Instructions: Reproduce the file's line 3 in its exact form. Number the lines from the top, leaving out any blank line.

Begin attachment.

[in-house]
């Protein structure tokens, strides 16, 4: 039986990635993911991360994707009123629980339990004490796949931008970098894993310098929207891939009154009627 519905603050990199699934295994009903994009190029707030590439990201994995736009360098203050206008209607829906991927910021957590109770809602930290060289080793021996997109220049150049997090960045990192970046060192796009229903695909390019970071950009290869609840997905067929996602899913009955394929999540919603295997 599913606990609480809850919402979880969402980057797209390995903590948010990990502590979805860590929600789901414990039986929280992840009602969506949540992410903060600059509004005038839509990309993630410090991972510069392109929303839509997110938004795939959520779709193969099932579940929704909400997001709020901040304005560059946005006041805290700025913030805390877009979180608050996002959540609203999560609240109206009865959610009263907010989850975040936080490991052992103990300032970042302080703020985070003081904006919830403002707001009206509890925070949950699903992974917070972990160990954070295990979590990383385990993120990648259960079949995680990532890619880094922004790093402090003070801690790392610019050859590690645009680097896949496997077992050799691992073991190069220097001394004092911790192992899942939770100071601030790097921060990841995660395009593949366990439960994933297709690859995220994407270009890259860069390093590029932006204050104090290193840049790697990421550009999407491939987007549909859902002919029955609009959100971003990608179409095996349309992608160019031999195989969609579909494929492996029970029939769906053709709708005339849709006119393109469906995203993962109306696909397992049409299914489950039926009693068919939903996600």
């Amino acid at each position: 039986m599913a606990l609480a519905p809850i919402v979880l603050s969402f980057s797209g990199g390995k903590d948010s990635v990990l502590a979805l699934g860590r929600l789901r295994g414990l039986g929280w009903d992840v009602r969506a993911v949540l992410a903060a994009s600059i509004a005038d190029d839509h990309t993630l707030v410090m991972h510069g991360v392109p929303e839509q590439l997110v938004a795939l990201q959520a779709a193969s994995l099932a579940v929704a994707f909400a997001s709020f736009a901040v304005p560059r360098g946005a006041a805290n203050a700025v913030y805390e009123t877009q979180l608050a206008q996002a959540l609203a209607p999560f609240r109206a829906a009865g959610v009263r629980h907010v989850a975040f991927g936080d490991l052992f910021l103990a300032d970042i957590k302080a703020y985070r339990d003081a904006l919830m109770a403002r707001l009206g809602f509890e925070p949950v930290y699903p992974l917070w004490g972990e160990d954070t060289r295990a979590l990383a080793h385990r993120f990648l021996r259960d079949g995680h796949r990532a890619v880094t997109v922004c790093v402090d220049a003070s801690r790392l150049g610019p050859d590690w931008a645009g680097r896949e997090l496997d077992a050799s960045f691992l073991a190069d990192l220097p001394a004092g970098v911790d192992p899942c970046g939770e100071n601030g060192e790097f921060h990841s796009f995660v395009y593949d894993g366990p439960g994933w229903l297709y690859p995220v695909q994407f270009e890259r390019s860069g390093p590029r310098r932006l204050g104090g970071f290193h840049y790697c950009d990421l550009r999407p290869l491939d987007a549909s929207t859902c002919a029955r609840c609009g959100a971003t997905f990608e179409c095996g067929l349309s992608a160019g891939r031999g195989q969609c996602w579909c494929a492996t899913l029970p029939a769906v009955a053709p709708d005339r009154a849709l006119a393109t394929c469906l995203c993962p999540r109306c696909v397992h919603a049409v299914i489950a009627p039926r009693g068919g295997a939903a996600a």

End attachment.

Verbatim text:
């Amino acid at each position: 039986m599913a606990l609480a519905p809850i919402v979880l603050s969402f980057s797209g990199g390995k903590d948010s990635v990990l502590a979805l699934g860590r929600l789901r295994g414990l039986g929280w009903d992840v009602r969506a993911v949540l992410a903060a994009s600059i509004a005038d190029d839509h990309t993630l707030v410090m991972h510069g991360v392109p929303e839509q590439l997110v938004a795939l990201q959520a779709a193969s994995l099932a579940v929704a994707f909400a997001s709020f736009a901040v304005p560059r360098g946005a006041a805290n203050a700025v913030y805390e009123t877009q979180l608050a206008q996002a959540l609203a209607p999560f609240r109206a829906a009865g959610v009263r629980h907010v989850a975040f991927g936080d490991l052992f910021l103990a300032d970042i957590k302080a703020y985070r339990d003081a904006l919830m109770a403002r707001l009206g809602f509890e925070p949950v930290y699903p992974l917070w004490g972990e160990d954070t060289r295990a979590l990383a080793h385990r993120f990648l021996r259960d079949g995680h796949r990532a890619v880094t997109v922004c790093v402090d220049a003070s801690r790392l150049g610019p050859d590690w931008a645009g680097r896949e997090l496997d077992a050799s960045f691992l073991a190069d990192l220097p001394a004092g970098v911790d192992p899942c970046g939770e100071n601030g060192e790097f921060h990841s796009f995660v395009y593949d894993g366990p439960g994933w229903l297709y690859p995220v695909q994407f270009e890259r390019s860069g390093p590029r310098r932006l204050g104090g970071f290193h840049y790697c950009d990421l550009r999407p290869l491939d987007a549909s929207t859902c002919a029955r609840c609009g959100a971003t997905f990608e179409c095996g067929l349309s992608a160019g891939r031999g195989q969609c996602w579909c494929a492996t899913l029970p029939a769906v009955a053709p709708d005339r009154a849709l006119a393109t394929c469906l995203c993962p999540r109306c696909v397992h919603a049409v299914i489950a009627p039926r009693g068919g295997a939903a996600a």